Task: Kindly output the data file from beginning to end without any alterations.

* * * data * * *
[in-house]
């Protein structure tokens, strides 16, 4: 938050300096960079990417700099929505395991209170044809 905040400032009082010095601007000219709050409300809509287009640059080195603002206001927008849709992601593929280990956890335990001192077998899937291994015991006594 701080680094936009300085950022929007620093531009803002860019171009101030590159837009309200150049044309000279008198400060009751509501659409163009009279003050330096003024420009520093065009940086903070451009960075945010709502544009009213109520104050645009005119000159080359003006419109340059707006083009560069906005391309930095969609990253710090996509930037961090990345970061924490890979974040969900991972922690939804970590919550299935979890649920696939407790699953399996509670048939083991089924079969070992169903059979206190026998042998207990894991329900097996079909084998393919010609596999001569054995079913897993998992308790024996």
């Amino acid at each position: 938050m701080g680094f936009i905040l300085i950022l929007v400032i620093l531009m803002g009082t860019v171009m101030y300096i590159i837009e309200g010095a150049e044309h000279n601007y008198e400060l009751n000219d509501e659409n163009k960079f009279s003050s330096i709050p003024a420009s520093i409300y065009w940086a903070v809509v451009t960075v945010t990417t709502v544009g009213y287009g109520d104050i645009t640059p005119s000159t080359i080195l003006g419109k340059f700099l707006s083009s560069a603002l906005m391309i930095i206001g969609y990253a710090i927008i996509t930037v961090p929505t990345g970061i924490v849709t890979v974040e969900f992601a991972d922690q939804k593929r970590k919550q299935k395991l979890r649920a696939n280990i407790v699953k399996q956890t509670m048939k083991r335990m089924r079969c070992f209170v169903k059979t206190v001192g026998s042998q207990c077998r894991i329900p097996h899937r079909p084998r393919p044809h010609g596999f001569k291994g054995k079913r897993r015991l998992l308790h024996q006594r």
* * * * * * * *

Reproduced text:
[in-house]
């Protein structure tokens, strides 16, 4: 938050300096960079990417700099929505395991209170044809 905040400032009082010095601007000219709050409300809509287009640059080195603002206001927008849709992601593929280990956890335990001192077998899937291994015991006594 701080680094936009300085950022929007620093531009803002860019171009101030590159837009309200150049044309000279008198400060009751509501659409163009009279003050330096003024420009520093065009940086903070451009960075945010709502544009009213109520104050645009005119000159080359003006419109340059707006083009560069906005391309930095969609990253710090996509930037961090990345970061924490890979974040969900991972922690939804970590919550299935979890649920696939407790699953399996509670048939083991089924079969070992169903059979206190026998042998207990894991329900097996079909084998393919010609596999001569054995079913897993998992308790024996």
């Amino acid at each position: 938050m701080g680094f936009i905040l300085i950022l929007v400032i620093l531009m803002g009082t860019v171009m101030y300096i590159i837009e309200g010095a150049e044309h000279n601007y008198e400060l009751n000219d509501e659409n163009k960079f009279s003050s330096i709050p003024a420009s520093i409300y065009w940086a903070v809509v451009t960075v945010t990417t709502v544009g009213y287009g109520d104050i645009t640059p005119s000159t080359i080195l003006g419109k340059f700099l707006s083009s560069a603002l906005m391309i930095i206001g969609y990253a710090i927008i996509t930037v961090p929505t990345g970061i924490v849709t890979v974040e969900f992601a991972d922690q939804k593929r970590k919550q299935k395991l979890r649920a696939n280990i407790v699953k399996q956890t509670m048939k083991r335990m089924r079969c070992f209170v169903k059979t206190v001192g026998s042998q207990c077998r894991i329900p097996h899937r079909p084998r393919p044809h010609g596999f001569k291994g054995k079913r897993r015991l998992l308790h024996q006594r």